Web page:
• I use manufactures specs for all hours except fuel and my recommendation is to use manufacturers specs for everything. On the fuel side, I run very fine 2 micron primary filters (off engine RACOR 900s) for a wide variety of reasons ( Using small filters means they can only do 200 to 1500 hours and they most common range is 500 to 800 hours. We run more than that in a year so the longer calendar time on the fuel filter changes doesn’t really come into play. I change them more than once per year.

      My recommendation is to use the manufacture specified interval and that’s what I do on oil and oil filtration but, on fuel, I just about always change on the pressure gauge indication rather than time.

      • Eric Patterson says:

        Okay, great that was my original plan. Thanks for publishing the spreadsheet, we were offered the Vessel Vanguard and initially have used but I like the easier format of your spreadsheet and the fact that I don’t need to be online to use it.

  12. Eric Patterson says:

    James, I heard you considered size for marina access, etc when selecting the N52. Lynn and I are currently considering moving from the N60 to the 68. Do you think that would cause significant limitations while cruising in Europe? We anchor quite a bit but slip when we need to return home.

    • What we have done in our two boat purchases is to buy a boat that is big enough that we really don’t expect to grow out of it over the next decade — basically it has be big enough to meet our immediate needs and we don’t want the overhead of moving up every 2 to 3 years. But, on the other hand, there are advantages to smaller boats so we aim to get the smallest boat that will meet our needs. If we were to buy a boat today we would go with an N60 or an N68 and we might lean towards the N68 even though that will restrict anchorage choice somewhat. We have had times where we could get into a marina where larger boats can’t. But the number of times we were able to get a slip with our N52 but wouldn’t have been able to do in an N68 aren’t that many and I think we would have been fine in a N68. I doubt it going bigger will limit you much. It’ll cost more to buy, more to operate, but I doubt you would find marina space limitations materially worse than our N52. We draw 6’7″ and need 29′ of air draft so not much difference there. It’s rare where you can’t find 16′ more feet.

  13. Chris Reynolds says:

    Hello, Jennifer and James;

    It looks like you’re enjoying your summer. Jen and I are getting serious on our boating goals, and are soon going to purchase a ‘mobile cottage’ in the Vancouver area to travel to, and use throughout the year. Due to our travel benefits as airline employees, this is a pretty great opportunity for us. It helps with the current itch, but also the experience required for the future live-aboard and circumnavigate goals.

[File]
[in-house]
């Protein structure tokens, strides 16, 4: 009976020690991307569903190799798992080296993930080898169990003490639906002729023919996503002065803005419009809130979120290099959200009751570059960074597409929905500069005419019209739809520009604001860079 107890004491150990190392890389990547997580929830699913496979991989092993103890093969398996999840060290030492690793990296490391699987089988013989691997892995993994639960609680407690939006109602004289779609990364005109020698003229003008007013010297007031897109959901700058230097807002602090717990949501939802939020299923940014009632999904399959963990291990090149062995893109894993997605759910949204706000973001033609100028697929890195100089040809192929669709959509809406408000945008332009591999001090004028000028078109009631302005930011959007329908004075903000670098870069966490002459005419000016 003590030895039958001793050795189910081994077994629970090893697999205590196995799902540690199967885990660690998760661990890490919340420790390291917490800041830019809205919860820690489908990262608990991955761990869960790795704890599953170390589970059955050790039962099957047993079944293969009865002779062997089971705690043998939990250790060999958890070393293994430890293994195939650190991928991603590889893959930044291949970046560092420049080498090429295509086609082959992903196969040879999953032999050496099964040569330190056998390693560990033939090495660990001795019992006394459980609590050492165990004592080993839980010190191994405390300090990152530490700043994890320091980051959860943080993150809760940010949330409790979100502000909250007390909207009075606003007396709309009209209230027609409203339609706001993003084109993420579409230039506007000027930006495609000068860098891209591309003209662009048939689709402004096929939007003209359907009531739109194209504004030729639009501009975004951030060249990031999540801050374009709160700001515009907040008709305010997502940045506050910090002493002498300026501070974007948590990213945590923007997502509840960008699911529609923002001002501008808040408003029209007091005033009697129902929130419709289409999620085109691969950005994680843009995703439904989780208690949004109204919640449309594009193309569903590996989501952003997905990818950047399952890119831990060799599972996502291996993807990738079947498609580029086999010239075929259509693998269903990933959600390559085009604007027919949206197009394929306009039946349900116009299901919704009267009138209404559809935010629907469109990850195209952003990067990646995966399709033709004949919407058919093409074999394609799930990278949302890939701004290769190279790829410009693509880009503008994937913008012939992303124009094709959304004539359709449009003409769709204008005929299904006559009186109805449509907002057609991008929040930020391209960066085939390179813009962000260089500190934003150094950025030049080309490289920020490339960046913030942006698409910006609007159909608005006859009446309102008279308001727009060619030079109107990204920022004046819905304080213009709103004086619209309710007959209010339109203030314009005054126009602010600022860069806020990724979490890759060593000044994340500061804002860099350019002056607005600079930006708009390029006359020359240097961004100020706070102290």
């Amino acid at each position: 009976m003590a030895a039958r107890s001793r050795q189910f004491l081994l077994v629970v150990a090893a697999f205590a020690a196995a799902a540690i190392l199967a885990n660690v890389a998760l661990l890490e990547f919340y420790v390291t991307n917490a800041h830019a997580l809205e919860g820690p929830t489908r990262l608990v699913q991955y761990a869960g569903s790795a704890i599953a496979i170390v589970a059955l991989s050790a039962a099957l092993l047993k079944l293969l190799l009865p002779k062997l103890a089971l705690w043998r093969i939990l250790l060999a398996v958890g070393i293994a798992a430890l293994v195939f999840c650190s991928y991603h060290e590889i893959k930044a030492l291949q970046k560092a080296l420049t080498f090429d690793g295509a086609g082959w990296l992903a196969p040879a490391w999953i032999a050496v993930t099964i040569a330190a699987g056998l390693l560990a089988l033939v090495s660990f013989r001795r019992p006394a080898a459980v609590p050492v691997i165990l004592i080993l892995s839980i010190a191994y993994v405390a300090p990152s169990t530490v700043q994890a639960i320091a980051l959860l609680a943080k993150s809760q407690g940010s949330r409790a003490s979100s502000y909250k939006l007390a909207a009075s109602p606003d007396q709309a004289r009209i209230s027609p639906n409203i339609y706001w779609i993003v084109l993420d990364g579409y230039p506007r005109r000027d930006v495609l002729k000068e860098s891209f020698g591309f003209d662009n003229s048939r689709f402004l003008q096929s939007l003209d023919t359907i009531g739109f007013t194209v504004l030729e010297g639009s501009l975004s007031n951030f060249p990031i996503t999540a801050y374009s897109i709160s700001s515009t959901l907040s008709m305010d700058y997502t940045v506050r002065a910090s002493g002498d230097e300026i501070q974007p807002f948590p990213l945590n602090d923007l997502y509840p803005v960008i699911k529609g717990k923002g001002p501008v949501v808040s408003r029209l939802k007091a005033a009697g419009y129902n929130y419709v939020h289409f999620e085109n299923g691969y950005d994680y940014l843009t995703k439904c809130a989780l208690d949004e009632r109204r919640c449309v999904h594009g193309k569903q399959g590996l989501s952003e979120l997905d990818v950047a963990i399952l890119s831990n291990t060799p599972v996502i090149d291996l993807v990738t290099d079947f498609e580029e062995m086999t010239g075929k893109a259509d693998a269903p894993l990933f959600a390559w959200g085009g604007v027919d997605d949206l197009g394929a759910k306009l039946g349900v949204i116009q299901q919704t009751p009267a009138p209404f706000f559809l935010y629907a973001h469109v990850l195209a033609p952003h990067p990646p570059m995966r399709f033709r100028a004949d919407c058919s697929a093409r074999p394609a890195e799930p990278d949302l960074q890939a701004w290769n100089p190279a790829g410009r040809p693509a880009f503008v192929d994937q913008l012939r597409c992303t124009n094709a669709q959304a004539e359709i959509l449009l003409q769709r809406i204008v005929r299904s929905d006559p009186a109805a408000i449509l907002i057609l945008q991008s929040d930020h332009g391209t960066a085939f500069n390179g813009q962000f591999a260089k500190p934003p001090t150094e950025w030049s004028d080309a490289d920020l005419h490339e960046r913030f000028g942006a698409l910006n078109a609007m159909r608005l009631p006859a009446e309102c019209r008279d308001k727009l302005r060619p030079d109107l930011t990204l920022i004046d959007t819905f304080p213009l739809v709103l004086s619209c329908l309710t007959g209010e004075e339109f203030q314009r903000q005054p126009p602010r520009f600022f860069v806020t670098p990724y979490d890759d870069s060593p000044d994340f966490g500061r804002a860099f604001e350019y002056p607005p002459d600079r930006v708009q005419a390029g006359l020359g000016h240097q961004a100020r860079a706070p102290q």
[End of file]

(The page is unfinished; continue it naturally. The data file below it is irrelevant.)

Could I get your top picks for guidebooks ‘must have’s’ for the area? I started researching Waggoner, being highly regarded and you guys wrote an edition, but I’m curious from a start small on weekend trips out of the area, to quickly progress to seven to ten day adventures. We are able to leave the future boat in a location and travel back to it.

    From guide, to charts, to physical maps – we’d appreciate your advise. We love all things paperless, but also LOVE a good physical map, so open to any suggestions you might have time to offer.


    • Chris,

      Sounds like a great plan. The Waggoner guide is the one we use most heavily for cruising the PNW. It’s updated annually so is quite current and covers from South Sound to Alaska. We also quite like the Dreamspeaker series for specific areas. They will be less current, but they have put out newer editions of some guides.

      Enjoy your travels!

  14. Tim Morrow says:

    I have not seen any reference to ‘Spitfire’ lately. Is She/He still with you?
    Enjoy your descriptions of the cats’ reactions and antics

    • Spitfire the mighty does indeed remain with us. He’s got 19 years behind him and requires special food and his balance isn’t what it used to be but, yeah, he continues to be playful and fun and still tucks in with us every night. We’re behind in our postings to the web site but he turned 19 this month and we’re aiming for making 20! Thanks for asking.

  15. Phil Parent says:

    Cheers, James. I’ll be updating it with the actual transcripts thru March. Hope you can tune in.


  16. Phil Parent says:

    Hi James
    Ran into a colleague of yours (Jorke Odolphi) at an Amazon Function in Queenstown tonight and he mentioned your site. I’m working on something similar. If you get a chance, check out my site about a bike/thumb/sail adventure from 1976/1977. I’d be keen to get your feedback. By the way, loved your photo w/ Jennifer. Cool.

  17. MJ Lasky says:

    I’m new to your posts, and found it quite informative! True appreciate you posting and also providing the xlsx template to build my own Ships Log. Just bought a GB 32 and the record keeping /log books were not provided. Starting from scratch. And 1st power boat. Yes, rookie captain. So, much appreciated! All the best to you, Captain of the Jag-Shark! Channel Island Harbor, Calif. (PS, also had a diesel pusher, Class A based from Portland OR. A 34′ Safari. Used during covid/plandemic to stay effective. Good times.